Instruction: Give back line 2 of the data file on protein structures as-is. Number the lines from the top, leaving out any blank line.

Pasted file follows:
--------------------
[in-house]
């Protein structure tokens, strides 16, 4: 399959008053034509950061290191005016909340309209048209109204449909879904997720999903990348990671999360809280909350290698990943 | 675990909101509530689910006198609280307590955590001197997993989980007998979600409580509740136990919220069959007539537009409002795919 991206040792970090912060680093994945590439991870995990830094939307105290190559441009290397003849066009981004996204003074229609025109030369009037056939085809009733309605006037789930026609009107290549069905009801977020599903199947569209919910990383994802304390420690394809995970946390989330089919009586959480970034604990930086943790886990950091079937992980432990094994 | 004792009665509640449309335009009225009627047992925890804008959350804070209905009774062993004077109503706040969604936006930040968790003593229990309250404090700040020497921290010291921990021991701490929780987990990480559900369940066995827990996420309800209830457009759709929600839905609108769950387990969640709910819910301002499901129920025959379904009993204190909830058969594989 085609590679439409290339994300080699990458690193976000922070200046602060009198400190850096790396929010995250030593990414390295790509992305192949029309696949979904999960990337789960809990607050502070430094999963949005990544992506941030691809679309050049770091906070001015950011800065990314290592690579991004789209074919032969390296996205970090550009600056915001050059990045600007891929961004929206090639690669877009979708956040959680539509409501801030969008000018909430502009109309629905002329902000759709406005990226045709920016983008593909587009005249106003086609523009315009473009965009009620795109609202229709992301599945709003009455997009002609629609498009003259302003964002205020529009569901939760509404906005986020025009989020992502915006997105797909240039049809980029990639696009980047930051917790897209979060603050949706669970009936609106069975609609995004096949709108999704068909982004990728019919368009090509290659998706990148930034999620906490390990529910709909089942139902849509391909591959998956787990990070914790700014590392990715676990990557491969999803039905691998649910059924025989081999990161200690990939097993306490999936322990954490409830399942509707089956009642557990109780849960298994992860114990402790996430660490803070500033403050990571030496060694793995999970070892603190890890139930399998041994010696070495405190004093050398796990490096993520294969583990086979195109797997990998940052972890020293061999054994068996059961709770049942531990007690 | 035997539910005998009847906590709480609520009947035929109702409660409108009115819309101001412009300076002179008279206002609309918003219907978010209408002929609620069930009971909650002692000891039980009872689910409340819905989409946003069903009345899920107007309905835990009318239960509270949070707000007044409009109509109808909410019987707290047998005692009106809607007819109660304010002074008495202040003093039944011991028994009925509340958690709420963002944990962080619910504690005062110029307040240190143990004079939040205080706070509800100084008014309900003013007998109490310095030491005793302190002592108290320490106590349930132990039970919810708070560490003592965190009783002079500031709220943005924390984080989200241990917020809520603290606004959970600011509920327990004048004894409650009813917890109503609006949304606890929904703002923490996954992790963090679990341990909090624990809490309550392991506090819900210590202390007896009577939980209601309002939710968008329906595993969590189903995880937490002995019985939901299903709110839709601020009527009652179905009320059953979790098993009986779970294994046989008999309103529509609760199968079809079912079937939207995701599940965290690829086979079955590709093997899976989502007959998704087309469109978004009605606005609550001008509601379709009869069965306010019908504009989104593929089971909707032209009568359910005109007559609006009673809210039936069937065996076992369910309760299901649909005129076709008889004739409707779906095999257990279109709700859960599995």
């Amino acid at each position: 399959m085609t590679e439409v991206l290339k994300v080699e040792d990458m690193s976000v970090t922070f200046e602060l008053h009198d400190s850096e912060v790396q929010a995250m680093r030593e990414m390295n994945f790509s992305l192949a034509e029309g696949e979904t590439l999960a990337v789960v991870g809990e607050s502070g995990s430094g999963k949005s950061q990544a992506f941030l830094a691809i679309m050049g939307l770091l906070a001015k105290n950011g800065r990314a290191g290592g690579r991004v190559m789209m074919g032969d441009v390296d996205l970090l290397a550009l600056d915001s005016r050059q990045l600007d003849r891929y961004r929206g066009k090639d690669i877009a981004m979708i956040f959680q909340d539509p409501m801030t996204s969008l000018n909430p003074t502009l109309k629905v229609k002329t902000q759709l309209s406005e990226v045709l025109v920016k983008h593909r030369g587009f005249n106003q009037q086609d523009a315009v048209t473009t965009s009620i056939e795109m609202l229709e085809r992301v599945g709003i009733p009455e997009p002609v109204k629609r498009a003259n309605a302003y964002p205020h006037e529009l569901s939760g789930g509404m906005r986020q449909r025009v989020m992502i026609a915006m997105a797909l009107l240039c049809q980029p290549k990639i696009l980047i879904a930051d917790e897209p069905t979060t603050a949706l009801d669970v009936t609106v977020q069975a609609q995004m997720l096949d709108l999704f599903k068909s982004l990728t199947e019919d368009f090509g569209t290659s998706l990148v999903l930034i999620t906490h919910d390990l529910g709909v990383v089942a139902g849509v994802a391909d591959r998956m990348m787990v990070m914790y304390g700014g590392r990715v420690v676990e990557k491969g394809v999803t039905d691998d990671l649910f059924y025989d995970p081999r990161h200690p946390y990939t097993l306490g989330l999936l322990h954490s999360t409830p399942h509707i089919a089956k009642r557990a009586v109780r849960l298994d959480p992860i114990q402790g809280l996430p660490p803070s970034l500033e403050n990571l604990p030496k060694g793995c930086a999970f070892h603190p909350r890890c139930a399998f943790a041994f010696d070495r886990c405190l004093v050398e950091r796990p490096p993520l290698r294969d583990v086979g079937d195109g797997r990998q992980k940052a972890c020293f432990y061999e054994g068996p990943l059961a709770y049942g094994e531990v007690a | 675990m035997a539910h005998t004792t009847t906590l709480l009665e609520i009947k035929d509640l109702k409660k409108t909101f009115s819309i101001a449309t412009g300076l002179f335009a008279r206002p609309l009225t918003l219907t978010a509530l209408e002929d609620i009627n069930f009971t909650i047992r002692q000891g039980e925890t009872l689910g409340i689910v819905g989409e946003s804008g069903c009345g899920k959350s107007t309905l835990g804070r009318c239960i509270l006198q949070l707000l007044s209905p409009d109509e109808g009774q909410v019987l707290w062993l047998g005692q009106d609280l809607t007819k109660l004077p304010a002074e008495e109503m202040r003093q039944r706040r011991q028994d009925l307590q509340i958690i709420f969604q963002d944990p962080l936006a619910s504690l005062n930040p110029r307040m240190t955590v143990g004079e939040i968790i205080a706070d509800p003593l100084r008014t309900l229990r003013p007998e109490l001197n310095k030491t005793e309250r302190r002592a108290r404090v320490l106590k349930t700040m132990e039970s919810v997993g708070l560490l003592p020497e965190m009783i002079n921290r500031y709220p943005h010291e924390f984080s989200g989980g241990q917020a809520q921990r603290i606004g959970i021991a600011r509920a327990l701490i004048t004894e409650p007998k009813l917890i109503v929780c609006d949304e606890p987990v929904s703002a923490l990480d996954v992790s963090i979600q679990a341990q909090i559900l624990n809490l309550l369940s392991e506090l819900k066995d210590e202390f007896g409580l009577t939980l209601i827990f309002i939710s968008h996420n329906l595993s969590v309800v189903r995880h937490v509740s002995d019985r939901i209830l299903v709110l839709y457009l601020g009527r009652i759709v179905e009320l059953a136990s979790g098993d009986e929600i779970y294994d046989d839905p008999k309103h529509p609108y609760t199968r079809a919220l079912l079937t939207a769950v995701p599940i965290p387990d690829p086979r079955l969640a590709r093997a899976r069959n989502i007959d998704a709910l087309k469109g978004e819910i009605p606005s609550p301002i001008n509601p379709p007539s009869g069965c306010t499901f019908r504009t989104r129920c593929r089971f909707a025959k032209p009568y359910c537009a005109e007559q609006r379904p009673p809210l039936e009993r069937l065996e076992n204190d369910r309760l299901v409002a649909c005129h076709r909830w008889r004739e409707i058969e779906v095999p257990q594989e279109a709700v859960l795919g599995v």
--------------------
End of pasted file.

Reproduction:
């Protein structure tokens, strides 16, 4: 399959008053034509950061290191005016909340309209048209109204449909879904997720999903990348990671999360809280909350290698990943 | 675990909101509530689910006198609280307590955590001197997993989980007998979600409580509740136990919220069959007539537009409002795919 991206040792970090912060680093994945590439991870995990830094939307105290190559441009290397003849066009981004996204003074229609025109030369009037056939085809009733309605006037789930026609009107290549069905009801977020599903199947569209919910990383994802304390420690394809995970946390989330089919009586959480970034604990930086943790886990950091079937992980432990094994 | 004792009665509640449309335009009225009627047992925890804008959350804070209905009774062993004077109503706040969604936006930040968790003593229990309250404090700040020497921290010291921990021991701490929780987990990480559900369940066995827990996420309800209830457009759709929600839905609108769950387990969640709910819910301002499901129920025959379904009993204190909830058969594989 085609590679439409290339994300080699990458690193976000922070200046602060009198400190850096790396929010995250030593990414390295790509992305192949029309696949979904999960990337789960809990607050502070430094999963949005990544992506941030691809679309050049770091906070001015950011800065990314290592690579991004789209074919032969390296996205970090550009600056915001050059990045600007891929961004929206090639690669877009979708956040959680539509409501801030969008000018909430502009109309629905002329902000759709406005990226045709920016983008593909587009005249106003086609523009315009473009965009009620795109609202229709992301599945709003009455997009002609629609498009003259302003964002205020529009569901939760509404906005986020025009989020992502915006997105797909240039049809980029990639696009980047930051917790897209979060603050949706669970009936609106069975609609995004096949709108999704068909982004990728019919368009090509290659998706990148930034999620906490390990529910709909089942139902849509391909591959998956787990990070914790700014590392990715676990990557491969999803039905691998649910059924025989081999990161200690990939097993306490999936322990954490409830399942509707089956009642557990109780849960298994992860114990402790996430660490803070500033403050990571030496060694793995999970070892603190890890139930399998041994010696070495405190004093050398796990490096993520294969583990086979195109797997990998940052972890020293061999054994068996059961709770049942531990007690 | 035997539910005998009847906590709480609520009947035929109702409660409108009115819309101001412009300076002179008279206002609309918003219907978010209408002929609620069930009971909650002692000891039980009872689910409340819905989409946003069903009345899920107007309905835990009318239960509270949070707000007044409009109509109808909410019987707290047998005692009106809607007819109660304010002074008495202040003093039944011991028994009925509340958690709420963002944990962080619910504690005062110029307040240190143990004079939040205080706070509800100084008014309900003013007998109490310095030491005793302190002592108290320490106590349930132990039970919810708070560490003592965190009783002079500031709220943005924390984080989200241990917020809520603290606004959970600011509920327990004048004894409650009813917890109503609006949304606890929904703002923490996954992790963090679990341990909090624990809490309550392991506090819900210590202390007896009577939980209601309002939710968008329906595993969590189903995880937490002995019985939901299903709110839709601020009527009652179905009320059953979790098993009986779970294994046989008999309103529509609760199968079809079912079937939207995701599940965290690829086979079955590709093997899976989502007959998704087309469109978004009605606005609550001008509601379709009869069965306010019908504009989104593929089971909707032209009568359910005109007559609006009673809210039936069937065996076992369910309760299901649909005129076709008889004739409707779906095999257990279109709700859960599995």